Life as a film student means that I am required to make film a substantial part of my life. My day-to-day experiences are generally influenced by the films and shows I see on a constant basis. So, as films are such a large part of my life, I’ll be listing my top 5 films that have left an impact on me, and inspire my daily work.
You probably haven’t heard of this one – and for good reason – Cyborg Cop is a run of the mill low-budget b-movie action film that was probably made to capitalise on the Robocop and Terminator franchises. Directed by the legendary Sam Firstenberg who also brought the world Breakin’ 2: Electric Boogaloo, the origin to the ever popular _____ 2: Electric Boogaloo joke – Whilst it’s not a good movie per se, it’s a laugh to watch with friends and a great example of how not to make a film. I use this film more as a guide, so I know how not to edit footage together, or write dialogue for a film. The one actual saving grace this film has is John Rhys-Davies of Indiana Jones and Lord of the Rings fame, who plays an enigmatic villain with an outrageous British accent that had me in stitches every time he was on-screen.
As an editor, Spider-Man Into The Spider-Verse is both a reminder that I could achieve great things in life, and also a reminder that I am terrible at what I do in comparison to the people who worked on this film. Aside from being my favourite Spider-Man movie, and probably favourite animated movie of all time, the editing is quick paced, frantic, visually stunning, and the glitchy comic art style is right up my alley. The visual style is something I’m trying to implement into my own editing style – If you haven’t seen it, you NEED to as soon as possible, it’s out on DVD and Blu-Ray now, or, if you’ve actually caught up with the modern age unlike me, you can stream it digitally.
Whiplash is a masterpiece of film and there’s nothing you can do to change my mind. It’s intense, well-acted, well-paced, and J.K. Simmons is probably my favourite actor of all time so that helps. Once more from an editing perspective, this film proves you don’t need any flashy editing or quick cuts to make a movie, it’s slow paced when it needs to be and never really jumps out at you in terms of style, but at the same time still presents itself in such an engaging manner that you can’t help but be transfixed by what you’re seeing before you.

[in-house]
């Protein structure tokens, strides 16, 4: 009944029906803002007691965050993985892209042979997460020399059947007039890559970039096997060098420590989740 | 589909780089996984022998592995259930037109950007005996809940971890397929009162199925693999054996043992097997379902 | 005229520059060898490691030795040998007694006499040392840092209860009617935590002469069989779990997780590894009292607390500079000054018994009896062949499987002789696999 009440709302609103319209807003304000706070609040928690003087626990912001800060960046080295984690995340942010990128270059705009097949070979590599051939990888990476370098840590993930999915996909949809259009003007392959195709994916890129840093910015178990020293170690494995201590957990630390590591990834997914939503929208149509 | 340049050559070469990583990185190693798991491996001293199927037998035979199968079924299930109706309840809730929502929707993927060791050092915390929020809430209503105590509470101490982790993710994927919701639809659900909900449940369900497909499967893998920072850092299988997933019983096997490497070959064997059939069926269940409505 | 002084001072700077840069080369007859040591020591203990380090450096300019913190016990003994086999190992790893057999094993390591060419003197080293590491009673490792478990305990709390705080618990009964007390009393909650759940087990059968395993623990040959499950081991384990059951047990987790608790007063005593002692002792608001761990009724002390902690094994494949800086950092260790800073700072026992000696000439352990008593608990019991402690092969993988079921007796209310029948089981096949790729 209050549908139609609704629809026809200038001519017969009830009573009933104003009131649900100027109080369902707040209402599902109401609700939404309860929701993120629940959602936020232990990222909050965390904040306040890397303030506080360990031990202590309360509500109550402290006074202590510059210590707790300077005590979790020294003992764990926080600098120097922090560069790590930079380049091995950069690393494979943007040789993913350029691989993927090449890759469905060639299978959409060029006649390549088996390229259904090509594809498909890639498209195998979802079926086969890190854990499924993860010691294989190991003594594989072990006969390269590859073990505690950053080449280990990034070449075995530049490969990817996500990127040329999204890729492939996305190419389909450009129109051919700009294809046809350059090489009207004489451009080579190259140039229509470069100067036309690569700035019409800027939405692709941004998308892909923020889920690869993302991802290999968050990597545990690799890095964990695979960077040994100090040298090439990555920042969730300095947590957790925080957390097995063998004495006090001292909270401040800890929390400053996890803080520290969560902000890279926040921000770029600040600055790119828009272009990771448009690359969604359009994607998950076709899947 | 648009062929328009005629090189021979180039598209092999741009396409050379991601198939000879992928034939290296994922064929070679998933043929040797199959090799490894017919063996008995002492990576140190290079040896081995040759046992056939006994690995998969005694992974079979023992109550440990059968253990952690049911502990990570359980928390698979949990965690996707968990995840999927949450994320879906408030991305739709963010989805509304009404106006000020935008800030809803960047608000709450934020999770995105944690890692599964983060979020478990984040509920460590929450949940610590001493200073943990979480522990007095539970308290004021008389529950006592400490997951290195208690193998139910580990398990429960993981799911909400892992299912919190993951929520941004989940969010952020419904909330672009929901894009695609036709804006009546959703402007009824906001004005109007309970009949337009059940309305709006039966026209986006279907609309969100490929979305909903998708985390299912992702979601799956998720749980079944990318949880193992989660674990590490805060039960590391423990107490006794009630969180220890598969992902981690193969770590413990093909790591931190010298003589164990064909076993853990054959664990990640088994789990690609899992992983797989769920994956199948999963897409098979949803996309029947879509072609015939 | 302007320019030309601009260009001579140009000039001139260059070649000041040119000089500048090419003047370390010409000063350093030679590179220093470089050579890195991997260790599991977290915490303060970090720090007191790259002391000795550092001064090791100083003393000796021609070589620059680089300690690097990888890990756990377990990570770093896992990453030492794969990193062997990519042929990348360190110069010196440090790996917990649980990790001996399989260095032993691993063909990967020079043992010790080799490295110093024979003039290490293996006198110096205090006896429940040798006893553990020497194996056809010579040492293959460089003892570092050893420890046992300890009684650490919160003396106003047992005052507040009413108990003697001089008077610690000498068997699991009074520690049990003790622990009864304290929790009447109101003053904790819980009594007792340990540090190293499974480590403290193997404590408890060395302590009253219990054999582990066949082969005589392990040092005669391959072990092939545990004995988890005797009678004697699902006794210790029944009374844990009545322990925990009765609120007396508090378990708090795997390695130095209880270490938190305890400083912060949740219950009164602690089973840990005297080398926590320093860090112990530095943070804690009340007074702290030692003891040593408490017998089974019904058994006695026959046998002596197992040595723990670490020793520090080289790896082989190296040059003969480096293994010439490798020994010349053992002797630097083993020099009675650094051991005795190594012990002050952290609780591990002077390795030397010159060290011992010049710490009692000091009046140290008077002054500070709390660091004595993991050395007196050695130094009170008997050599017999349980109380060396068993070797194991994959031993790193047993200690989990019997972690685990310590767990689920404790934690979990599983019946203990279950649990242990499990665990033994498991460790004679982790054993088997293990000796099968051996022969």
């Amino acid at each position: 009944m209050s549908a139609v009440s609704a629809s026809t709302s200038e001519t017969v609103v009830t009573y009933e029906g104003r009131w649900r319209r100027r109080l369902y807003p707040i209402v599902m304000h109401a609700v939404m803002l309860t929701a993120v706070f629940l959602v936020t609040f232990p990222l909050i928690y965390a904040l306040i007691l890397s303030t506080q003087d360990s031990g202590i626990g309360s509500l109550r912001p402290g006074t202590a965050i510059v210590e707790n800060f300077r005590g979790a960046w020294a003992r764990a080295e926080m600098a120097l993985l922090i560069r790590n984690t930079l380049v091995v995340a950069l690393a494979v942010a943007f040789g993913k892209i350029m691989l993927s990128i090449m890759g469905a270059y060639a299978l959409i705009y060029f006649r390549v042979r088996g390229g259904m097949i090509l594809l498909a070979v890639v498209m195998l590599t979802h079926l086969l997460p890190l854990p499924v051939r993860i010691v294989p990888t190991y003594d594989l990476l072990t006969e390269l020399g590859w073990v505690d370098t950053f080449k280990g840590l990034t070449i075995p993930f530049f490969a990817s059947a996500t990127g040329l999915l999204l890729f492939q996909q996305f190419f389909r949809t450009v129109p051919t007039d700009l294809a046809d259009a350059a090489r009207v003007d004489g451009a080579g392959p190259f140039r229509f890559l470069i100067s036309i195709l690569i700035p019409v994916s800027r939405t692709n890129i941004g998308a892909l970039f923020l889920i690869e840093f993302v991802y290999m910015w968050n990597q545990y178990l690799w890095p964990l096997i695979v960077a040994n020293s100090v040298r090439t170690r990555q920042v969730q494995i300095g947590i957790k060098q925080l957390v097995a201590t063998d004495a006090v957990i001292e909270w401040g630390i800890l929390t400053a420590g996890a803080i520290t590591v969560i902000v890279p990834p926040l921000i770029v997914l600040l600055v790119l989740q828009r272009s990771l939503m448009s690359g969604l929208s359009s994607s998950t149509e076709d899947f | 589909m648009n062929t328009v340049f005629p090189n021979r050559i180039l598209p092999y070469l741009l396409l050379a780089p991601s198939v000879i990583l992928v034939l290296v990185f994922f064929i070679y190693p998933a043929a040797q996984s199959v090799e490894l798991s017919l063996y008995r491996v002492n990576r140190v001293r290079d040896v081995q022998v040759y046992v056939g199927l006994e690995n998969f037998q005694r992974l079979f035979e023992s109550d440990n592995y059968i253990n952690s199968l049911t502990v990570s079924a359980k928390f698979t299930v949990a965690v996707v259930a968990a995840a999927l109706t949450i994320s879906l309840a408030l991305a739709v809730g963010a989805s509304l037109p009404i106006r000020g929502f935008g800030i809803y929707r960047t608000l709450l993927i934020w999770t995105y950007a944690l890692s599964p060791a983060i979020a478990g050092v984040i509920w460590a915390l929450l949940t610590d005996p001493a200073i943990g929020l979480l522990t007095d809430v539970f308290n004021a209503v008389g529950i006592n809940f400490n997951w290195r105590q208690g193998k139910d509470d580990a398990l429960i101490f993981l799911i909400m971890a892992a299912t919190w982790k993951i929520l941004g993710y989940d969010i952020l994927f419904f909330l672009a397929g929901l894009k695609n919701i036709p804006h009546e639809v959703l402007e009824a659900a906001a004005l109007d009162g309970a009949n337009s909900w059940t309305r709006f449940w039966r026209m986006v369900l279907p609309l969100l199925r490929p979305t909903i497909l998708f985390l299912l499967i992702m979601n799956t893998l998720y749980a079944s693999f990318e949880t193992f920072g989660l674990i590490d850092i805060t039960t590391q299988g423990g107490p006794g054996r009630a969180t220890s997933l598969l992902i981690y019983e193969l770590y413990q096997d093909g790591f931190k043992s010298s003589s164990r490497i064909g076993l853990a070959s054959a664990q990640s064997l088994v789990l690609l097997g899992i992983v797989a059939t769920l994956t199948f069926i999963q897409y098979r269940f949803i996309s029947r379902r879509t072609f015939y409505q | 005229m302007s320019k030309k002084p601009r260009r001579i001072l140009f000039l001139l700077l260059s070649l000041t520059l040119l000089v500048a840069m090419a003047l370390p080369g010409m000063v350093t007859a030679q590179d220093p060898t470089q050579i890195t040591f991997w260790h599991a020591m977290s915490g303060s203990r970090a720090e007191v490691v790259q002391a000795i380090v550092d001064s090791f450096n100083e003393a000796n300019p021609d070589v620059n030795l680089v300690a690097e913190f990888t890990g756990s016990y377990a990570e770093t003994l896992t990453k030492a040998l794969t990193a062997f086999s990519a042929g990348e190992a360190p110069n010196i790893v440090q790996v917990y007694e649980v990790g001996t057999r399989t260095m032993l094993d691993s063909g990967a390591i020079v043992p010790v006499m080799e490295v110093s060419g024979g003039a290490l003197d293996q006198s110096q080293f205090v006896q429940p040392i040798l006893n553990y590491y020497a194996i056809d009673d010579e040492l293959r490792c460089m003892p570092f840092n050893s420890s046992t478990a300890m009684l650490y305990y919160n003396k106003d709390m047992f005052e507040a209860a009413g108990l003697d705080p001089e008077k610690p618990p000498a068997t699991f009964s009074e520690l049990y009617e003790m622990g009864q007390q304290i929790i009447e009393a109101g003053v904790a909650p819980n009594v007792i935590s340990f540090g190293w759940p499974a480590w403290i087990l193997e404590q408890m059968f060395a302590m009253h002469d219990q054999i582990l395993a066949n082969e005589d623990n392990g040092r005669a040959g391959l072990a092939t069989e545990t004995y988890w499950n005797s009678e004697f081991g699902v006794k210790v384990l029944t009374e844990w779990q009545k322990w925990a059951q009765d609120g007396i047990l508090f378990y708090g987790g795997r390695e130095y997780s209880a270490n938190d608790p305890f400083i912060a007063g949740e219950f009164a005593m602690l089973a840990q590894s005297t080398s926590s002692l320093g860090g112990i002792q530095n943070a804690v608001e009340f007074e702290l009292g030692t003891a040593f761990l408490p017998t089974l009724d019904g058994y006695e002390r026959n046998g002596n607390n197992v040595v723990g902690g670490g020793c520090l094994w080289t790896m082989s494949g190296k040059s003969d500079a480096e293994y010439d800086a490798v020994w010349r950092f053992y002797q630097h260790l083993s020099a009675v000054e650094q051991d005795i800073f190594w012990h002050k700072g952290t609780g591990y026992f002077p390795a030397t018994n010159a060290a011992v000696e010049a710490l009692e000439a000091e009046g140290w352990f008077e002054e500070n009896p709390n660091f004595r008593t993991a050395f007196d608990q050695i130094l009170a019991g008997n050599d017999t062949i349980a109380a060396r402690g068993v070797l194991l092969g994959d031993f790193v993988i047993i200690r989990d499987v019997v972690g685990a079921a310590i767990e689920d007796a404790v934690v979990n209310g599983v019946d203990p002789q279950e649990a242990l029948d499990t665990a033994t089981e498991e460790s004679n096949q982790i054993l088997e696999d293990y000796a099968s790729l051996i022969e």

“Huh, Old Boy, isn’t that the really weird Josh Brolin movie where he kills a bunch of people with a hammer. NO. NO IT’S NOT. I mean, yes, it is, but that’s a terrible American remake of the incredible Korean thriller that came out 10 years prior. It’s slick, smart, with elements of dark humour, an insanely well written protagonist, and one of the most “HOLY SH#T” twists in a film filled with “HOLY SH#T” twists. Not to mention, this film oozes with style, and probably has the greatest representation of Flashbacks I’ve seen in any film. Also, Daredevil’s one take hall fight ain’t got nothing on Oldboy’s. Eat your heart out Phil Abraham! Although to give credit where credit is due, the hallway fight is actually an homage to the Oldboy hallway scene, so I guess don’t eat your heart out, maybe just cry in a corner for a bit or something. One last note, this movie really isn’t for the faint hearted, with several scenes that forced me to stop watching as someone who is susceptible to particularly gory or disgusting imagery, I’m kind of like Samuel L. Jackson’s Richmond Valentine from Kingsman.
The undisputed king of British comedy films. At least, that’s what I tell everyone whenever I talk about Hot Fuzz. Possibly my favourite movie of all time, Edgar Wright just blows my mind with this film. It’s funny, it’s well written, has a whole collection of memorable characters and the editing is just out of this world. How do you make writing a police report seem really intense and cool? You let Edgar Wright handle it. Whilst Into The Spider-Verse may have a bigger impact on my overall editing style. My editing techniques generally draw inspiration from this. Quick cuts, use of panels, sound effects to accompany transitions and other visual effects. If you’re editing a movie or a YouTube video, you should probably take notes from any of Edgar Wright’s works, but Hot Fuzz is the one that really sets the standard.
So, have I perhaps inspired you to check out a new film? Or perhaps given you an insight into my life as a post-production student?